The history of the Onawa Public Library can be traced to 1894 when the Monona County Jail held 25 books available to the public . Locations changed several times over the next decade before 1906, when a $10,000 grant was received from Andrew Carnegie to construct a new library. The grant was augmented by $20,000 from local Judge Addison Oliver, who contributed funds for both the building and a permanent endowment for future maintenance.
The cornerstone for the present library was laid October 17, 1908, and the building was officially completed fall the following year. The library, which is markedly different architecturally than other Carnegie libraries in the state, was entered into the National Register of Historic Places in October 1979.
Visitors entering Onawa on State Highway 175 are greeted with a large welcome sign noting the community’s claim to fame: having the widest main street in the United States. The street, actually named Iowa Avenue, is 150 feet wide, large enough to fit a 10-lane highway. It’s composed of two lanes of traffic in each connection, along with frontage lanes and angled parking on each side of the street.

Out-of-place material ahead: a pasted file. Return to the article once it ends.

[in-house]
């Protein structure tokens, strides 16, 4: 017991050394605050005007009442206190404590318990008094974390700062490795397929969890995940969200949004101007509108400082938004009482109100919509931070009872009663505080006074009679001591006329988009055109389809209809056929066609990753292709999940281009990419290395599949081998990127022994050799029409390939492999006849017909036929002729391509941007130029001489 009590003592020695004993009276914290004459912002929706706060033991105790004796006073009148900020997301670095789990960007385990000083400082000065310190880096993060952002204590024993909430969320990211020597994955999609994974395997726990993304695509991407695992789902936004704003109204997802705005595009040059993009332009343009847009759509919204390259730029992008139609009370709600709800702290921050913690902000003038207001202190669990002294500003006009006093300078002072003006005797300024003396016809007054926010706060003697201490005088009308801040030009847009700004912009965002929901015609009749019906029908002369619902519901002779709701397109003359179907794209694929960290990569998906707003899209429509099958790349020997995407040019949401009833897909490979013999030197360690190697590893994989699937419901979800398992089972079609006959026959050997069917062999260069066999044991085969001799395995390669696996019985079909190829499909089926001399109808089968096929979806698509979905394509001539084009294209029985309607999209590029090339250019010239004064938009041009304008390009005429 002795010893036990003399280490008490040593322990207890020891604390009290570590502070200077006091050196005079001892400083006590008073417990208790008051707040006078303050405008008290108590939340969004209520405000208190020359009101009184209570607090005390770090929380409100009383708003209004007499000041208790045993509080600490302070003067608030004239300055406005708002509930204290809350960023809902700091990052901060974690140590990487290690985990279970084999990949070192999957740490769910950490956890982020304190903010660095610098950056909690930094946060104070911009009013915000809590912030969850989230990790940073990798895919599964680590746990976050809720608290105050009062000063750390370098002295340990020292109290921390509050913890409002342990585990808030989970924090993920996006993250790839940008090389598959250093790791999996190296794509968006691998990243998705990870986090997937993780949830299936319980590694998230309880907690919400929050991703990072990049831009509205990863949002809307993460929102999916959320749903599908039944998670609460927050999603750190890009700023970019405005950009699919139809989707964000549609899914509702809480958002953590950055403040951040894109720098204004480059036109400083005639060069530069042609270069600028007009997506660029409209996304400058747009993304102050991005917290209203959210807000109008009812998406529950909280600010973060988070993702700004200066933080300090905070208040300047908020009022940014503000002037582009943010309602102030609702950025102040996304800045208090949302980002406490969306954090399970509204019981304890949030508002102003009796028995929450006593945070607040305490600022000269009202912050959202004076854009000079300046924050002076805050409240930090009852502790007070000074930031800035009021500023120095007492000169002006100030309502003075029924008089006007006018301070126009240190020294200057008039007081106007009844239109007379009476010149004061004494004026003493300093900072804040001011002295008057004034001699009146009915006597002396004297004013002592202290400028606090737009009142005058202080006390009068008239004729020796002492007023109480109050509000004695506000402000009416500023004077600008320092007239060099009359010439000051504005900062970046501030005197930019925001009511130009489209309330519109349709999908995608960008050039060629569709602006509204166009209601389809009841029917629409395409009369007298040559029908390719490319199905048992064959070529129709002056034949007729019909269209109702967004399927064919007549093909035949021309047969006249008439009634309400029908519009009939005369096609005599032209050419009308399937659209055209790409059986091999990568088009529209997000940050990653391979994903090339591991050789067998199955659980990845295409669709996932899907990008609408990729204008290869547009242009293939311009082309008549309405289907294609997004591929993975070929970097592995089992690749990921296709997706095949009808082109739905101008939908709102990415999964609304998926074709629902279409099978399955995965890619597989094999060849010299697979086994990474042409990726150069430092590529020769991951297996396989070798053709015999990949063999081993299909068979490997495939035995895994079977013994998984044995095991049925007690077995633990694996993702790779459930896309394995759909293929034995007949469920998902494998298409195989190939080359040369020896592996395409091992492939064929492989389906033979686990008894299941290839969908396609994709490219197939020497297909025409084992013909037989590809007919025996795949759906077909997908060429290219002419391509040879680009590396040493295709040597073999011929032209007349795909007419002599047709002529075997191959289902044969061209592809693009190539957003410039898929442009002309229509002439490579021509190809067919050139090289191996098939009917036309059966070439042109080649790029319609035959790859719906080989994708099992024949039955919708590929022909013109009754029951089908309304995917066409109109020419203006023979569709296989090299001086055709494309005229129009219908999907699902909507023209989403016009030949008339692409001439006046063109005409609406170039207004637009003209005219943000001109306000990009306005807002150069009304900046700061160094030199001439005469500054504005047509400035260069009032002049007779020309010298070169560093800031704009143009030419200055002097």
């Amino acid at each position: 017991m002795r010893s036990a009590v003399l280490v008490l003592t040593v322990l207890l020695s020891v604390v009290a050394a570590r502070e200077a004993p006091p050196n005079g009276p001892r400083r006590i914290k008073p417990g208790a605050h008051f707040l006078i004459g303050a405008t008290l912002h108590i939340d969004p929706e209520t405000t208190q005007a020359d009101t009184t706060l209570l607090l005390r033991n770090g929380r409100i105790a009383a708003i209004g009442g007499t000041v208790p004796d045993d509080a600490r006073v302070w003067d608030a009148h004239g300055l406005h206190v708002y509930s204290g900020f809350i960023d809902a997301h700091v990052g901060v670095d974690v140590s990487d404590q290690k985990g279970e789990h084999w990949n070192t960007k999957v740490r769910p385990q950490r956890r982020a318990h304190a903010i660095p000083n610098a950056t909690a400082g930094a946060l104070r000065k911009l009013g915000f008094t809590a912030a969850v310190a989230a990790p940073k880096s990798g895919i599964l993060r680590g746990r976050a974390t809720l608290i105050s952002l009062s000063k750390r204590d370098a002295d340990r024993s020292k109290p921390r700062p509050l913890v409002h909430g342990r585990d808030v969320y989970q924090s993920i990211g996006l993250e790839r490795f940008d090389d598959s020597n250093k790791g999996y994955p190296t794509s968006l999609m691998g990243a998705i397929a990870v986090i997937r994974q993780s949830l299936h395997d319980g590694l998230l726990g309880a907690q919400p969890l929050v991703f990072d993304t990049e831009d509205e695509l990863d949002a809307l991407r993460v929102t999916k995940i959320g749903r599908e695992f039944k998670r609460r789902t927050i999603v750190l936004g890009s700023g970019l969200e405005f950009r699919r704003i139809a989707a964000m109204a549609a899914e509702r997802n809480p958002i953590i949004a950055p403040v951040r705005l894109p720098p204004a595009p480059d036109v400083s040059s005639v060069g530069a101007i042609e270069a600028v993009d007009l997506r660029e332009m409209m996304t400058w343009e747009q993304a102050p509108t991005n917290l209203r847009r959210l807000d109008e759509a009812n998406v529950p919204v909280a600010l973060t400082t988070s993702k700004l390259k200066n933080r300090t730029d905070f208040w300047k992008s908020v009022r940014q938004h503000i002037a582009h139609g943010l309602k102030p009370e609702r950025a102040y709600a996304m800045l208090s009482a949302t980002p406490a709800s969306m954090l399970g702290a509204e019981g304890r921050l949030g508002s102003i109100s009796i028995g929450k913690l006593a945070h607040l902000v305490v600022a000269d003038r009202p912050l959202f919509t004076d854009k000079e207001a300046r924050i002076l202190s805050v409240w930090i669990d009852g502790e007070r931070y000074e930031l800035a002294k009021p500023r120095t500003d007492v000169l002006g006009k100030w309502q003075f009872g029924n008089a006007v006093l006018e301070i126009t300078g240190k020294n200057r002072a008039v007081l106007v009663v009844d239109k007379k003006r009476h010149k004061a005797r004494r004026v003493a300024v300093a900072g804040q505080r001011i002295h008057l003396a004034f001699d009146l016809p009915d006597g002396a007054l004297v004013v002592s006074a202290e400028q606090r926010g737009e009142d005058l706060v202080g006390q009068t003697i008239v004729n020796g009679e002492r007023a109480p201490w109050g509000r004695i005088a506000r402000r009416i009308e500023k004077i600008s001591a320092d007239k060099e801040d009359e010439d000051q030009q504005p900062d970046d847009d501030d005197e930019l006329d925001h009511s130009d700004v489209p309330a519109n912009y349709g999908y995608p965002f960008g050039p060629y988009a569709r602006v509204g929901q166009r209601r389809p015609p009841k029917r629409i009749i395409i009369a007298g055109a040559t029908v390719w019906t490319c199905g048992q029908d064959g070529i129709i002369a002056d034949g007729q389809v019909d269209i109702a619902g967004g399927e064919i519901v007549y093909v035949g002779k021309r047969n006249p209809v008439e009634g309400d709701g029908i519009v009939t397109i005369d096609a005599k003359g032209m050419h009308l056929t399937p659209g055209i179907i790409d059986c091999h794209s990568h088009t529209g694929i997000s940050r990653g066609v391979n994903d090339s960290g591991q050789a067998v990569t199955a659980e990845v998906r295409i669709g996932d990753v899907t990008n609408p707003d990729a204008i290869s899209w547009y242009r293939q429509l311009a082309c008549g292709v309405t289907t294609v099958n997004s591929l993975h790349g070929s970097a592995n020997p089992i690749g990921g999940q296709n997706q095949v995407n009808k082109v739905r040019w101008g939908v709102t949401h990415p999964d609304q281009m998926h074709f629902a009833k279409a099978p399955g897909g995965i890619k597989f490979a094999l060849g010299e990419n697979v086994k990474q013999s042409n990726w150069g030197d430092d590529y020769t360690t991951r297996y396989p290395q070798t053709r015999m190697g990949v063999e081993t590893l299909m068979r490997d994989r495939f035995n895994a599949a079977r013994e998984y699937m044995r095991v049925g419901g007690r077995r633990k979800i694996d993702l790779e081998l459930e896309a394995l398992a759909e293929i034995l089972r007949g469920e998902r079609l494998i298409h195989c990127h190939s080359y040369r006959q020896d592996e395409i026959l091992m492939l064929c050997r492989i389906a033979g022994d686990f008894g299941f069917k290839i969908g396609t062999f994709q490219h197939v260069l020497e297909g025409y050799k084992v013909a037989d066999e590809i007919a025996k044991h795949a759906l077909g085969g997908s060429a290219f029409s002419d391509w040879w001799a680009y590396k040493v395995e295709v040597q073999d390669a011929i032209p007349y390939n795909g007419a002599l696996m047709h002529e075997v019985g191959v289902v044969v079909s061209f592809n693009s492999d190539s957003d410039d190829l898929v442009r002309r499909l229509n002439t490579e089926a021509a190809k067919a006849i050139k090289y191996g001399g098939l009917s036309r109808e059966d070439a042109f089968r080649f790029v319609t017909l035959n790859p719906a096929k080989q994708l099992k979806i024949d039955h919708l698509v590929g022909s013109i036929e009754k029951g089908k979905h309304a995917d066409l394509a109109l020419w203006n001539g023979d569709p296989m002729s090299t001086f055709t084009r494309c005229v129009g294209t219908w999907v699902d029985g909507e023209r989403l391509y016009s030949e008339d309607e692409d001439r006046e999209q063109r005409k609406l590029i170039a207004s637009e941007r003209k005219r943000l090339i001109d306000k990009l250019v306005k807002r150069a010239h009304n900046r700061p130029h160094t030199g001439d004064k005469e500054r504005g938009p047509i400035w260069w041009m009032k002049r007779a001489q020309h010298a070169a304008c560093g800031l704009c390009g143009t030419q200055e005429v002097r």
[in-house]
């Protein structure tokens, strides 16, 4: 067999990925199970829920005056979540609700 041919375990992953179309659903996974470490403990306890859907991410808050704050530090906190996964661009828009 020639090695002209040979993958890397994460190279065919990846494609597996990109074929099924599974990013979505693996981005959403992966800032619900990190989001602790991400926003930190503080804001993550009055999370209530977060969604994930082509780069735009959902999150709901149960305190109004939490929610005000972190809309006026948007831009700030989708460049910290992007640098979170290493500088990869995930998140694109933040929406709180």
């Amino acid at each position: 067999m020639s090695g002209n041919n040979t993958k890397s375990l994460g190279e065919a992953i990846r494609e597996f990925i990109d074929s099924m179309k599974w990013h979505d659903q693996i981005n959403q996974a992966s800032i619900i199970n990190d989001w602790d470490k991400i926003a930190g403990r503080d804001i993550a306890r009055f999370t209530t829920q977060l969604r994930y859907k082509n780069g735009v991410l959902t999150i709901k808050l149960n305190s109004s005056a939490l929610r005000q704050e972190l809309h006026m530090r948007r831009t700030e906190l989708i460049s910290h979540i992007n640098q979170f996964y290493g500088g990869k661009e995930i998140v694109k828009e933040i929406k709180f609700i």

Intricate neon and incandescent lights cover the red and white marquee at the Iowa Theater in Onawa. Located on the western edge of Onawa’s downtown district, the 275-seat single screen theatre dates to the late 1930s. It unexpectedly shut its doors in 1994 with a sign stating it was closed for renovations. In 2002, an Onawa resident purchased the theatre, which had fallen to a state of disrepair.
The dilapidated theatre underwent a quarter-million dollar renovation, with a new ceiling, all new seats, new draperies, doors and the latest screen and sound technologies. Movies are a reasonable $6 for adults, with specials on Monday and Tuesday nights; in 1982, seats were $1.50 each.